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Cubs 8, Reds 4: Unexpected

Tell me you expected this to happen Saturday.

David Banks

Well, that was unexpected.

The Cubs beat the Reds 8-4 Saturday afternoon, snapping a five-game losing streak in which they had scored just one more run combined in all the losses, as they did in winning Saturday's game.

Edwin Jackson... well, was pretty good. He still struggled with command at times, but also induced several key ground-ball outs (including a couple of comebackers) and struck out five before he had to be pulled one out short of a quality start, which actually did have pretty good quality. He'd allowed two runs on a Devin Mesoraco double (that just eluded Mike Olt at third base) and a groundout, and with the score 3-2 at the time and Jackson pushing 90 pitches, Rick(y) Renteria decided to call on Wesley Wright to face lefthanded pinch-hitter Brayan Pena. (Odd, too, that Reds manager Bryan Price would use his only backup catcher as a PH in the sixth inning. Most managers won't do that.) Wright got out of the inning and the Cubs never trailed.

The offense did a fine job Saturday afternoon, scoring in each of the first three innings for just the second time in 2014. Walks drawn were a big part of this; the Cubs drew five walks in all in this game, and also smacked three home runs. Olt hit his third of the year, just inside the left-field foul pole. Darwin Barney hit his first -- a two-run shot that also provided his first RBI of the season. And Welington Castillo put the game out of reach in the seventh, after the Reds had trimmed the lead to 6-4, with a two-run blast, also his third.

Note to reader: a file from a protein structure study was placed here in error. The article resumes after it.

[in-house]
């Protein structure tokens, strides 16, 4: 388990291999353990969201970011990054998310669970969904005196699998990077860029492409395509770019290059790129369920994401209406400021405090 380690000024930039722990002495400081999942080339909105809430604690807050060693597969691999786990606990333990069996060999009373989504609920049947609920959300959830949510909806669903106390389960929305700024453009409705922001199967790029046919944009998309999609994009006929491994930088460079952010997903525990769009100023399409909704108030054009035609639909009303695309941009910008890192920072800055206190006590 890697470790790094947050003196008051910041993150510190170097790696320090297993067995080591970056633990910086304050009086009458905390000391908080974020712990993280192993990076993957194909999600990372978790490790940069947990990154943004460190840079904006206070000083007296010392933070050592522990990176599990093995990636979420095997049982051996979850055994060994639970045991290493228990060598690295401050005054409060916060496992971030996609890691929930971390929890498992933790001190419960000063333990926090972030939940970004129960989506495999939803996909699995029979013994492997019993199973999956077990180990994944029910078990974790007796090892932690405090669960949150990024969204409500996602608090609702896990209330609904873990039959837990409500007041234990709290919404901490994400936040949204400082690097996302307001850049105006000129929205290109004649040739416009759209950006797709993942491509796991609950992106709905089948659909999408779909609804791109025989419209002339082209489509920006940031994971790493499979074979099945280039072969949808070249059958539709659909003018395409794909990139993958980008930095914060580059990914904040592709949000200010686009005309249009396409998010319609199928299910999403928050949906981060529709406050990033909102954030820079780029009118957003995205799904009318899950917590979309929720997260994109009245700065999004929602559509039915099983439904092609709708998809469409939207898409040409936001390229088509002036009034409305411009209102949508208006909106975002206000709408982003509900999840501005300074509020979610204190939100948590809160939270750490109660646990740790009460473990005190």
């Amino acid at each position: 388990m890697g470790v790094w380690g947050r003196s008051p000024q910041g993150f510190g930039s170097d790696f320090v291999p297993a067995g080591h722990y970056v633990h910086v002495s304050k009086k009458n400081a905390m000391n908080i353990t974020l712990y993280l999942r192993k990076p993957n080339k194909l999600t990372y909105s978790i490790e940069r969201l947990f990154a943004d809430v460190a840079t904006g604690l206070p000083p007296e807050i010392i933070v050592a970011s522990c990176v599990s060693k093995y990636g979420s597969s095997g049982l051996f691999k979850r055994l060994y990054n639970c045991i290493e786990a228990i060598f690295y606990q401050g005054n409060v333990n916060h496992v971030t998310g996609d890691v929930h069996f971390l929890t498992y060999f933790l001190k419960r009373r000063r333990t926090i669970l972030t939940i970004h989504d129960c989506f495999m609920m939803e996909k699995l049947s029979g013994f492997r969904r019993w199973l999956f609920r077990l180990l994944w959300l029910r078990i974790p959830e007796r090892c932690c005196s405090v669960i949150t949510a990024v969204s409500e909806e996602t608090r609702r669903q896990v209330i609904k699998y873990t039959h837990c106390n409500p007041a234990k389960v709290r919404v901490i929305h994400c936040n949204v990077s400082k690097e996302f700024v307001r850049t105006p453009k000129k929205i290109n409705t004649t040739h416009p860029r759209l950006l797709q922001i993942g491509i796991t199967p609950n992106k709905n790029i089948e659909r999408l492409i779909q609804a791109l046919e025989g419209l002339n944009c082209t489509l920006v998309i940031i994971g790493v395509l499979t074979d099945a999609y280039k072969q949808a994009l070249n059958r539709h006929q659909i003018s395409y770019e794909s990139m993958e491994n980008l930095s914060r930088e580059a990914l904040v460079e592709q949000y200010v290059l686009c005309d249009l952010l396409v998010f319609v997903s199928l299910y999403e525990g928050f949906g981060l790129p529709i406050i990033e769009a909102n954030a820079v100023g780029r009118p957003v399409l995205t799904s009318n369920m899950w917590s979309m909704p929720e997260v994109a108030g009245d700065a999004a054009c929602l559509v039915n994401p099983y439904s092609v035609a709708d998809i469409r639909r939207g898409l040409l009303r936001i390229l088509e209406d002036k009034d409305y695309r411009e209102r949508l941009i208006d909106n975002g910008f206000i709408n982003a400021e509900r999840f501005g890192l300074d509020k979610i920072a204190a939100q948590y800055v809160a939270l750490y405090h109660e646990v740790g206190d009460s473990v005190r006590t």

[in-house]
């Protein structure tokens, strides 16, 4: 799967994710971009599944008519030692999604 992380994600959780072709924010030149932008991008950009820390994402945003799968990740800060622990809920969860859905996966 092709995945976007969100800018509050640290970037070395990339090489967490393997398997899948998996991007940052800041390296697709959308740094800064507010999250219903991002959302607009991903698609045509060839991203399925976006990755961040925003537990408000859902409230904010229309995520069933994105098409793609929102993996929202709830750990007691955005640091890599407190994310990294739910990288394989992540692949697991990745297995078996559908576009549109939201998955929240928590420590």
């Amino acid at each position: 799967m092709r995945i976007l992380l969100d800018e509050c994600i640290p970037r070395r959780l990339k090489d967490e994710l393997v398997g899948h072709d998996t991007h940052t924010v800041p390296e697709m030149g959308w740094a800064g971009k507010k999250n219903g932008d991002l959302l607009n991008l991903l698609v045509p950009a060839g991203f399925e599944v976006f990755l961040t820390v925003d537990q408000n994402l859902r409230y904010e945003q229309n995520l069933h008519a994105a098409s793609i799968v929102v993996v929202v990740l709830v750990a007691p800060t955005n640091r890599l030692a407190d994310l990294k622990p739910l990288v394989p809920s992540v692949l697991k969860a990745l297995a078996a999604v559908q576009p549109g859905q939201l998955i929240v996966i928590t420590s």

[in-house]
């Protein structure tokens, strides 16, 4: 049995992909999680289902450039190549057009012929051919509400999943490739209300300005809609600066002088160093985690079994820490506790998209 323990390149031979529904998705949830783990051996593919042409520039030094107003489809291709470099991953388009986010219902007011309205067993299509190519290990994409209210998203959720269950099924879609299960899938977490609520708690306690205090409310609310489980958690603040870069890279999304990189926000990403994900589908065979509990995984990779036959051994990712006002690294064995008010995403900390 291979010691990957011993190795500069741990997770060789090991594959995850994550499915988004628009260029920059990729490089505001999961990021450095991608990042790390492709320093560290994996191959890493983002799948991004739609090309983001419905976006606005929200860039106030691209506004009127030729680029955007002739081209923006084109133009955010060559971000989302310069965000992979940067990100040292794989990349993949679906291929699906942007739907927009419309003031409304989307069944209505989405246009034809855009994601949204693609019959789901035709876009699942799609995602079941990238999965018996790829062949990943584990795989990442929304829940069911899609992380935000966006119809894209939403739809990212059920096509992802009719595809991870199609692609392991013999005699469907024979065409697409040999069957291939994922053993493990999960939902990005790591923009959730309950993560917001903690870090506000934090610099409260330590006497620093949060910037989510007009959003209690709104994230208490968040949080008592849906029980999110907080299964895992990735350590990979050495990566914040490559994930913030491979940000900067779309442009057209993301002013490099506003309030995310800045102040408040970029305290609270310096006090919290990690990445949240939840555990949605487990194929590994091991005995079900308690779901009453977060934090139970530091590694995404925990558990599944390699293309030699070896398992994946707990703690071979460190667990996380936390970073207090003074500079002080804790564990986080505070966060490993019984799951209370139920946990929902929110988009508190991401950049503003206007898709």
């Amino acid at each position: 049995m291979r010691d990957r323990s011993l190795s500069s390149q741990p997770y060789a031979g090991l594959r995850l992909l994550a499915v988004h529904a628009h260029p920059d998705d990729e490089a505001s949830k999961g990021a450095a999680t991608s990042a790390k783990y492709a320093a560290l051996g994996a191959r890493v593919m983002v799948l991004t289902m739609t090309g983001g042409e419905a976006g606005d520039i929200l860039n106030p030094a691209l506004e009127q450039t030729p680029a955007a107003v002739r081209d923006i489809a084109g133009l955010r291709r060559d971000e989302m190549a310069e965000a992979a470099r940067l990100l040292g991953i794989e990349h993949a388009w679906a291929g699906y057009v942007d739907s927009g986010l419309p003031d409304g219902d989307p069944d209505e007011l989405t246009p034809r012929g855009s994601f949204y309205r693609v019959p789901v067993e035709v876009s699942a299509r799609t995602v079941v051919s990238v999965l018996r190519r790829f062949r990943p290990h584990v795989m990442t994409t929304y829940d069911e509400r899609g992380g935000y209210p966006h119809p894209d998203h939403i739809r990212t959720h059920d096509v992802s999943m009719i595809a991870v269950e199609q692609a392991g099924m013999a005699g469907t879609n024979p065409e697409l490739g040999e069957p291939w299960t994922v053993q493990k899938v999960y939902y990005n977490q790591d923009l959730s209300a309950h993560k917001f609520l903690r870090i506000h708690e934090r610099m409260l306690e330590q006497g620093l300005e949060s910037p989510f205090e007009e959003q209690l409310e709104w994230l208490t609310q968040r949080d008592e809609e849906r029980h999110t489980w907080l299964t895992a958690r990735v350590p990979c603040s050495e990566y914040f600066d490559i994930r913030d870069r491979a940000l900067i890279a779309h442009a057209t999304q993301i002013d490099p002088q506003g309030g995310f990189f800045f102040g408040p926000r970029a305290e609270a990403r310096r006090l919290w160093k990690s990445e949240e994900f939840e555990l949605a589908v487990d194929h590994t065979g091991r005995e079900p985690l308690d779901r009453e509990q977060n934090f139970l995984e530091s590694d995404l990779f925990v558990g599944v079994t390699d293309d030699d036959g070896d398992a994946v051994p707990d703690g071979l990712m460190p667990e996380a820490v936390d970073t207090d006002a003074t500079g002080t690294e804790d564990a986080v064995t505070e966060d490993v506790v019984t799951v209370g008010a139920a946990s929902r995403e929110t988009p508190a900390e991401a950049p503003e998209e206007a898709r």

The wind wasn't blowing in as it was Friday, but it was still a bit surprising to see the powerless Cubs, tied for 26th in MLB with 10 home runs entering the day, to smack three of them.

Hector Rondon, who allowed the two seventh-inning runs that let the Reds cut the lead to 6-4, was allowed to throw a second inning of relief and put Cincinnati down 1-2-3. Pedro Strop -- is he the closer now? It's still unclear -- retired the Reds 1-2-3 in the ninth in a non-save situation. The only quibble I might have had with that is that Jose Veras, who's going to have to get into games eventually, and who hasn't pitched since April 11, might have taken that ninth inning, as that would have been a good opportunity for him to put in a good outing, with a four-run lead.

But that's a quibble. About the only other minor issue was the departure of Anthony Rizzo after the seventh with Olt moving to first base; that seemed odd until we learned:

Here's hoping this is nothing major for Rizzo, who is off to a very good start; he was 0-for-2 Saturday but had a pair of walks.

Emilio Bonifacio had three more hits and scored a pair of runs; it's the fourth time this year that Bonifacio has had at least three hits in a game.

A decent-sized crowd showed up on a sunny afternoon; the bleachers were nearly full, but the main stands had quite a number of empty seats and they got even emptier after the seventh-inning stretch. Reports were that it felt "30 degrees colder over there!" I can imagine, in the shade.

Now let's talk about Olt playing every day. He did commit an error, which is a bit worrisome, but the man can hit. I'd like to see him play every day, or nearly so, for a few weeks, just to see what he can do when actually in the everyday lineup. We know what Luis Valbuena can do playing (mostly) every day. Now let's see what a player who might be part of this team's future can do.

This game reminded me of why I love baseball so much. Because no matter what you think you're going to see when you go to the ballpark, each and every day you can see something... unexpected.

The Cubs have yet another chance to win a series in Sunday's finale, when Carlos Villanueva will face Homer Bailey.